One of my favorite pastimes as a little girl was swinging, especially on the really tall swing sets that allowed me to soar to great heights. I craved the sensation of speed, of propelling to the top, to that sweet second where you just hang in space before falling into the momentum to do it again. Sometimes my hands would slip, or I would let go, and, losing my balance, fall flat to the ground. The impact would knock the breath out of my body. I would wallow on the ground struggling to breathe until I could finally relax enough to inhale. Then I’d reclaim my swing to do it all over again.
I’ve had the proverbial wind knocked out of me as an adult. One of the most profound instances came when I felt I was soaring into comfortable retirement only to hear that my job would be ending with the closing of a church publishing house. It was a devastating blow, and the relentless question at work was: “What do we do now?”
I was just catching my breath when I got a call from my parents. “We need you. Please come help us adjust to this new life stage.” Not only was I losing my job and my ministry, but a move leaving my home and my independence behind was required. The need to catch my breath was overwhelming.
There was so much loss happening all at once, it was difficult to process and still keep a semblance of control. The need to be strong was ever-present, and it felt wrong to grieve the losses. But grief is a natural and important process. We all experience loss in our lives, and how we manage it determines our physical, mental, and spiritual health.
Thoughts of Jesus in the Garden of Gethsemane came to me often. I realized that faced with His own inevitabilities, Jesus grieved deeply. This gave me permission to work through my own denial, anger, bargaining, and depression to final acceptance of the changes happening in my life. Please don’t mistake this for a fast process; even today that grief can be triggered, and I have to step away and be kind to myself.
Unexpected and/or unwanted change is challenging and brings circumstances and events that are out of our control. It even causes us to question God’s place in our world. Surviving tough circumstances is part of life, but thriving in them is something else. So how do we find a new reality when the old one is taken from us? How do we adjust to losing our “calling” to someone else’s bidding? How do we live under the fear of a life-threatening pandemic?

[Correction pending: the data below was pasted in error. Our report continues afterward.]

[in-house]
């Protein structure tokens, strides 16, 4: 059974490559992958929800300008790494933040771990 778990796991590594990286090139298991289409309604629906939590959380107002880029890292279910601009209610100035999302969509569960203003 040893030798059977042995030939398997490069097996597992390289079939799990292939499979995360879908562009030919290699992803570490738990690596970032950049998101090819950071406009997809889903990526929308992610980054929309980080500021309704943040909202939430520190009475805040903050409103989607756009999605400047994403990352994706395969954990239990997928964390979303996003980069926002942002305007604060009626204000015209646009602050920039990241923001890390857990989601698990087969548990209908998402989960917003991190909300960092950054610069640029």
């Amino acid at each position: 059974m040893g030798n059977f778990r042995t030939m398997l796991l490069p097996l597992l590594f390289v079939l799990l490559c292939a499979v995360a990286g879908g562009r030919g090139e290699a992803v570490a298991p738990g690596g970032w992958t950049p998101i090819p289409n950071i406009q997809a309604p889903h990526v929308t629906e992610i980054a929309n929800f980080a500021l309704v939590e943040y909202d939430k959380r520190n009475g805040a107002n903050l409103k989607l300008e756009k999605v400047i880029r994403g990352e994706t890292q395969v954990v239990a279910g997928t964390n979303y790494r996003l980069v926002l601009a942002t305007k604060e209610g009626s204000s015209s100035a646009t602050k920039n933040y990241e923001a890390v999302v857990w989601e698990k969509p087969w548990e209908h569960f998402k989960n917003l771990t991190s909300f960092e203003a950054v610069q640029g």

“You are stronger than you think you are. Honor the strength God gave you.”
These questions are legitimate, and it’s not bad that we think them. But just as the fall from the swing caused real fear when I had the wind knocked out of me, I knew that if I waited, the sensation would pass, and I would breathe and swing again.
Sometimes the loss is so devastating that we question God’s presence. “Why would God let this happen?” “Where is God in all of this?” This is when we go to what we know. God has given promises that He will never leave us, for He is steadfast. It’s changing feelings that are not to be trusted.
The day the publishing house closing was announced, I did what I always do. I sought out the most trusted people in my world: my husband, my children, and my parents. My family listened and asked a crucial question: “If you could do anything, what would you do?” They didn’t cluck with me in my discontent; they used their words to help me change my perspective.